When you walk into an audition, you need to have your tools in your pocket. Here are a few of those tips related to headshots.
You Must Look Like Your Headshot
You MUST have an 8×10 color headshot that truly looks like you. You would be amazed at how many headshots do not represent the true likeness of an actor. Perhaps the person has aged or had a change of hair color or style since the shot was taken. When you change your look, you MUST change your headshot. This can get expensive, so think about that next haircut before your stylist picks up the scissors, because chances are, you’ll have to keep it for quite some time.
Choose Your Photographer Carefully
Choose your photographer carefully! Check out several photographers’ portfolios before selecting the one who’s right for you. The best headshot photographers are often expensive and you don’t want to waste your money. You want a photographer who can capture your essence. Too many actors go to expensive photographers and come away with gorgeous pictures that simply don’t look like them. This is sometimes due to inappropriate hair and/or make up during the shoot, especially for women. Keep in mind this is not a glam shot, it’s a headshot. You are auditioning for acting roles, not fashion. It is important not to confuse the two. A first step to finding your photographer can be to analyze other actors’ headshots. Train your eye to see what you think works and what you think doesn’t. If you have a relationship with a director, casting director or agent, you may consider asking which photographers he or she recommends. You might also seek their advice when it comes to choosing your headshot from the proofs page.
Your Headshot Is Your Calling Card
You want to walk into the room looking like your calling card – which is exactly what your headshot is. As Shakespeare wrote, “There is sense in truth and truth in virtue”, so possess the good-sense-virtuous-truth to keep your headshot simple and have it be the real you. Your headshot is a very efficient and effective way for you to make a great first impression. This picture is your introduction to some very influential and potentially very impactful people in your life. Your picture needs to convey the same professionalism that governs your devotion and discipline to the craft. A snapshot will not cut it. If you know a good amateur photographer who can make you look stunning, that’s fine. Just remember: the picture must be of very high quality. You are competing in an extremely tough marketplace; and even in this era of pervasive social media, your headshot is still your primary calling card.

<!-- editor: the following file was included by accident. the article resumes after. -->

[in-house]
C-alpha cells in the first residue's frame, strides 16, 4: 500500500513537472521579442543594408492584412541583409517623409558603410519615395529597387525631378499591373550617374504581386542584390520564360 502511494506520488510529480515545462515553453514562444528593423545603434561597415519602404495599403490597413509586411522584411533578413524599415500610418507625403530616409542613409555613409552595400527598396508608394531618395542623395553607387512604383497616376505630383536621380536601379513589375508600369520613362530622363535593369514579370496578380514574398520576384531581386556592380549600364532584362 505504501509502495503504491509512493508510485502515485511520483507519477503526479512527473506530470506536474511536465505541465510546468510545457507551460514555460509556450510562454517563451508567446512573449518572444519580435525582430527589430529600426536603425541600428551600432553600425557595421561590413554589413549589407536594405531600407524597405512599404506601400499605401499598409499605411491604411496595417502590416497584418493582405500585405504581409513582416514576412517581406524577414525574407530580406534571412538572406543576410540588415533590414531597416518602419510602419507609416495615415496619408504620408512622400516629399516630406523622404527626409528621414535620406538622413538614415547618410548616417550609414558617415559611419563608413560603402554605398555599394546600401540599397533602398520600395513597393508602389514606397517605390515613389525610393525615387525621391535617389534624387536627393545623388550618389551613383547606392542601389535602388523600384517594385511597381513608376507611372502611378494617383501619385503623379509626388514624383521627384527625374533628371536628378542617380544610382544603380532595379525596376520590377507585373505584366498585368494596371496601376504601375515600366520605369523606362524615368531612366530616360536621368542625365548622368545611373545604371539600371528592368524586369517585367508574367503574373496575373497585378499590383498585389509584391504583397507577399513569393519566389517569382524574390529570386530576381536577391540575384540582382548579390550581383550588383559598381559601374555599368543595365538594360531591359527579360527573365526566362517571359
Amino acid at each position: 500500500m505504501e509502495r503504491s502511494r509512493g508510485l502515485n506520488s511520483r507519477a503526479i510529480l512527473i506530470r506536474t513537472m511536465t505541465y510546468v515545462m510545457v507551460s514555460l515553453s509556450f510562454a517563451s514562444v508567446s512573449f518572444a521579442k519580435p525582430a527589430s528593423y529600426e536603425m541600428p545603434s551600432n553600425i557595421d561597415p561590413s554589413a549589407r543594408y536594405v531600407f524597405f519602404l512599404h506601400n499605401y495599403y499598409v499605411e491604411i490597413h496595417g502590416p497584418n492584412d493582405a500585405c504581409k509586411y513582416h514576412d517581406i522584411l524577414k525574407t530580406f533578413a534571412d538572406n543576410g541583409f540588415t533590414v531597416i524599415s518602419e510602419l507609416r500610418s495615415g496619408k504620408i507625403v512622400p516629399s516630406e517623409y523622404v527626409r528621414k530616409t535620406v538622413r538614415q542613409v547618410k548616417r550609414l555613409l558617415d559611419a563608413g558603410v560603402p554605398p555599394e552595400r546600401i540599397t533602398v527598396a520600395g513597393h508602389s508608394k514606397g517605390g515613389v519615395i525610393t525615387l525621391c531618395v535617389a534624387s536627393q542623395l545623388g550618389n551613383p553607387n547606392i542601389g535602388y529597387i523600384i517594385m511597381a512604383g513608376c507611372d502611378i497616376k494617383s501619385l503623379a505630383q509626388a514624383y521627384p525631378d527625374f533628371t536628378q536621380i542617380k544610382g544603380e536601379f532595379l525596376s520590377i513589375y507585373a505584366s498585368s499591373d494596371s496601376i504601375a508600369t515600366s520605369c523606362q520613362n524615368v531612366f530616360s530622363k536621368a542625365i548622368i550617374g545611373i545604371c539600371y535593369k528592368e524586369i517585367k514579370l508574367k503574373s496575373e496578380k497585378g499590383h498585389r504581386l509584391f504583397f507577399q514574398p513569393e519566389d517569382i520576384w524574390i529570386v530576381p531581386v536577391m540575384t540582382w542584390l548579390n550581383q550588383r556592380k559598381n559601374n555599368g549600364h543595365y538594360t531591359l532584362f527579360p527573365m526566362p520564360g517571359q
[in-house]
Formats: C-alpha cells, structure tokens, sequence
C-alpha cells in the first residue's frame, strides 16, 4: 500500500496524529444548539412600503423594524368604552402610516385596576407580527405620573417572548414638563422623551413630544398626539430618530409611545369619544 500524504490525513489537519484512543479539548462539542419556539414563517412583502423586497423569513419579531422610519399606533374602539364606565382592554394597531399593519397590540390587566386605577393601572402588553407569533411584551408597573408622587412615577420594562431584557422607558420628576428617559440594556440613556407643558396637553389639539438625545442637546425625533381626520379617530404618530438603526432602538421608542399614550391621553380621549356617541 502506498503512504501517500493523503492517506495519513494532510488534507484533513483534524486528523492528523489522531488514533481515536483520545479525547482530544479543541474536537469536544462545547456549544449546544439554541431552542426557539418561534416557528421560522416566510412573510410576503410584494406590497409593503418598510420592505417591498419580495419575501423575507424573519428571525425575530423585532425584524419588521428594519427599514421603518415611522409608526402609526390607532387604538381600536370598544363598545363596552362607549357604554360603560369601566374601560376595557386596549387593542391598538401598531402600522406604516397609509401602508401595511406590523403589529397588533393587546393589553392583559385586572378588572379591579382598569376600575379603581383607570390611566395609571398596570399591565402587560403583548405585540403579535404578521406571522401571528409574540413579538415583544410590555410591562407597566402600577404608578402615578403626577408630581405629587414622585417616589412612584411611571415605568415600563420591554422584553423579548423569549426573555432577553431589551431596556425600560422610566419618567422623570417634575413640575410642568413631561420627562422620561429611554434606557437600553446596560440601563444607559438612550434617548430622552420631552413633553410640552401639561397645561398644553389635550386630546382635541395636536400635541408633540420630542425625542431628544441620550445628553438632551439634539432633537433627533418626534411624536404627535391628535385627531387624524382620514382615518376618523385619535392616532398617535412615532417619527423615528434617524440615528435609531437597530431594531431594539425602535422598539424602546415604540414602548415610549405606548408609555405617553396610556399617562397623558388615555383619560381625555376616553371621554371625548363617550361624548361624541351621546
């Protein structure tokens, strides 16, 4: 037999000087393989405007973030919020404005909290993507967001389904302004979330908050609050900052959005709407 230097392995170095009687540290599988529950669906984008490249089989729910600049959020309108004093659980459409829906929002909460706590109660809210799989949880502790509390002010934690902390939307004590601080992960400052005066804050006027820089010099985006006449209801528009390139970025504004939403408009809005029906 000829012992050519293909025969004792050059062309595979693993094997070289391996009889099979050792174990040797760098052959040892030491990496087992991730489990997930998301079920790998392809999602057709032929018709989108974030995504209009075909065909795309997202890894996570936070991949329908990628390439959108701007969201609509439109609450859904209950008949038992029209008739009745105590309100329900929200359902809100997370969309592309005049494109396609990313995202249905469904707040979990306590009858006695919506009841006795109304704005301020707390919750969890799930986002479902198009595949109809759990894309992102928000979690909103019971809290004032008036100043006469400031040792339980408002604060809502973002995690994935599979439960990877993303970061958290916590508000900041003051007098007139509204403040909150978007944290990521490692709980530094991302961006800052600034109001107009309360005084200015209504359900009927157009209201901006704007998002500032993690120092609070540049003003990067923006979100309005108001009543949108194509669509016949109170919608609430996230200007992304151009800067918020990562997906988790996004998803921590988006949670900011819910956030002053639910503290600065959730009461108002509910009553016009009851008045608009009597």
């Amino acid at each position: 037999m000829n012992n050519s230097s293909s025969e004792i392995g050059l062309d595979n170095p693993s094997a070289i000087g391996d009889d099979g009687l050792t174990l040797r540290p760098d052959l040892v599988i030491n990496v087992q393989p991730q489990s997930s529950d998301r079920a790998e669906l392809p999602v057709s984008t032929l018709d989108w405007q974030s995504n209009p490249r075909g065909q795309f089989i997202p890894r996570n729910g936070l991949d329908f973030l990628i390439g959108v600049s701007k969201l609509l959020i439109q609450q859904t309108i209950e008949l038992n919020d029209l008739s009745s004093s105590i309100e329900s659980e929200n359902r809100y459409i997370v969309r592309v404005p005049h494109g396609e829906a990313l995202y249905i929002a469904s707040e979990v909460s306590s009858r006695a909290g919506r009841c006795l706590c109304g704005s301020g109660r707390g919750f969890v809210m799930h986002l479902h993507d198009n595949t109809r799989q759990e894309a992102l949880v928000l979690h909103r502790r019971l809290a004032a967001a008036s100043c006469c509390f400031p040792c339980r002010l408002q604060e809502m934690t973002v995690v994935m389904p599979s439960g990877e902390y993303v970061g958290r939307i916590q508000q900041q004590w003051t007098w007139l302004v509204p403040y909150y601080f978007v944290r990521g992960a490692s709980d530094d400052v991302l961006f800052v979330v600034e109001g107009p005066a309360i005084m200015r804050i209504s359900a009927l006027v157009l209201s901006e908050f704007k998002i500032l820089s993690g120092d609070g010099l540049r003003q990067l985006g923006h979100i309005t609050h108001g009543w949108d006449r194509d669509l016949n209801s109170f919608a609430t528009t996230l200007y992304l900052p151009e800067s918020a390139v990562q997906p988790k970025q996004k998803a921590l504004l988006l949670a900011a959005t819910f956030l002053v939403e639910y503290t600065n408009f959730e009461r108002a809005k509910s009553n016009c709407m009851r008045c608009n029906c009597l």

“Real” Is In
A headshot has to leap off the desk from the engulfing sea of submissions. But please avoid employing a gimmick that makes you look odd. Don’t style a photo that looks posed or artificial. “Real” is in and has been since Stanislavski and the other Russians came over at the beginning of the 20th century. The most effective and time-honored way for your headshot to standout is to portray you in a natural, open and very relaxed way. This makes a strong first impression because it’s honest. Shakespeare wrote, “There is sense in truth and truth in virtue”. Possess the good-sense-virtuous truth to be yourself. Let your headshot reflect the essence of who are. You are selling yourself – your own fabulously original brew of psychology/spirit/family of origin mess that makes you the unique artist you are.